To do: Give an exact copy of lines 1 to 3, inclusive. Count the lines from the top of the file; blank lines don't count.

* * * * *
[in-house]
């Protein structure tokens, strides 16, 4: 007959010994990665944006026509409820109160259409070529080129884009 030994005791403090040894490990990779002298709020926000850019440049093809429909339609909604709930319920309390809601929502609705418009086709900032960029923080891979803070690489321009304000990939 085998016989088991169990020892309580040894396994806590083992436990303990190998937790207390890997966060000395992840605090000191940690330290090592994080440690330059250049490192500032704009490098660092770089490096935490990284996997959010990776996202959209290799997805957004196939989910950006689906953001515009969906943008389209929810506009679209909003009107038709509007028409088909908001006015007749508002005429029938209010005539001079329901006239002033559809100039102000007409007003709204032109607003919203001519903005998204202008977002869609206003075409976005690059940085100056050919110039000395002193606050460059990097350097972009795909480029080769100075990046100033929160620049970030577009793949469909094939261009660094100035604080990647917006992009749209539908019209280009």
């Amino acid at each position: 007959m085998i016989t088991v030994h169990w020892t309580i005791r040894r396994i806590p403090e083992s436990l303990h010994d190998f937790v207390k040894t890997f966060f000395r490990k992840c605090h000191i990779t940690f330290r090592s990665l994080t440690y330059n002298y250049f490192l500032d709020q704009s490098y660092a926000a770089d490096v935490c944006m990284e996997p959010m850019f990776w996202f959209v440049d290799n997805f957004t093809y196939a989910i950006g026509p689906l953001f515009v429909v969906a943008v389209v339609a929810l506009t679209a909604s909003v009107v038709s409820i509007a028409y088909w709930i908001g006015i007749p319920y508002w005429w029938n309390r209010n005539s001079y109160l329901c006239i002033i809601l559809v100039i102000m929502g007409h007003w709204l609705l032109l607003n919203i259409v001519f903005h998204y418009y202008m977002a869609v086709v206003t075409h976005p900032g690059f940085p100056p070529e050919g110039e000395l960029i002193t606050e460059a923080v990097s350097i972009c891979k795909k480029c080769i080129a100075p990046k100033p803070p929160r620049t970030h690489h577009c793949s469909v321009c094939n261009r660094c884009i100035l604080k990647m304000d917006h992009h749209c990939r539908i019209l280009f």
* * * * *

[in-house]
């Protein structure tokens, strides 16, 4: 007959010994990665944006026509409820109160259409070529080129884009 030994005791403090040894490990990779002298709020926000850019440049093809429909339609909604709930319920309390809601929502609705418009086709900032960029923080891979803070690489321009304000990939 085998016989088991169990020892309580040894396994806590083992436990303990190998937790207390890997966060000395992840605090000191940690330290090592994080440690330059250049490192500032704009490098660092770089490096935490990284996997959010990776996202959209290799997805957004196939989910950006689906953001515009969906943008389209929810506009679209909003009107038709509007028409088909908001006015007749508002005429029938209010005539001079329901006239002033559809100039102000007409007003709204032109607003919203001519903005998204202008977002869609206003075409976005690059940085100056050919110039000395002193606050460059990097350097972009795909480029080769100075990046100033929160620049970030577009793949469909094939261009660094100035604080990647917006992009749209539908019209280009």
């Amino acid at each position: 007959m085998i016989t088991v030994h169990w020892t309580i005791r040894r396994i806590p403090e083992s436990l303990h010994d190998f937790v207390k040894t890997f966060f000395r490990k992840c605090h000191i990779t940690f330290r090592s990665l994080t440690y330059n002298y250049f490192l500032d709020q704009s490098y660092a926000a770089d490096v935490c944006m990284e996997p959010m850019f990776w996202f959209v440049d290799n997805f957004t093809y196939a989910i950006g026509p689906l953001f515009v429909v969906a943008v389209v339609a929810l506009t679209a909604s909003v009107v038709s409820i509007a028409y088909w709930i908001g006015i007749p319920y508002w005429w029938n309390r209010n005539s001079y109160l329901c006239i002033i809601l559809v100039i102000m929502g007409h007003w709204l609705l032109l607003n919203i259409v001519f903005h998204y418009y202008m977002a869609v086709v206003t075409h976005p900032g690059f940085p100056p070529e050919g110039e000395l960029i002193t606050e460059a923080v990097s350097i972009c891979k795909k480029c080769i080129a100075p990046k100033p803070p929160r620049t970030h690489h577009c793949s469909v321009c094939n261009r660094c884009i100035l604080k990647m304000d917006h992009h749209c990939r539908i019209l280009f």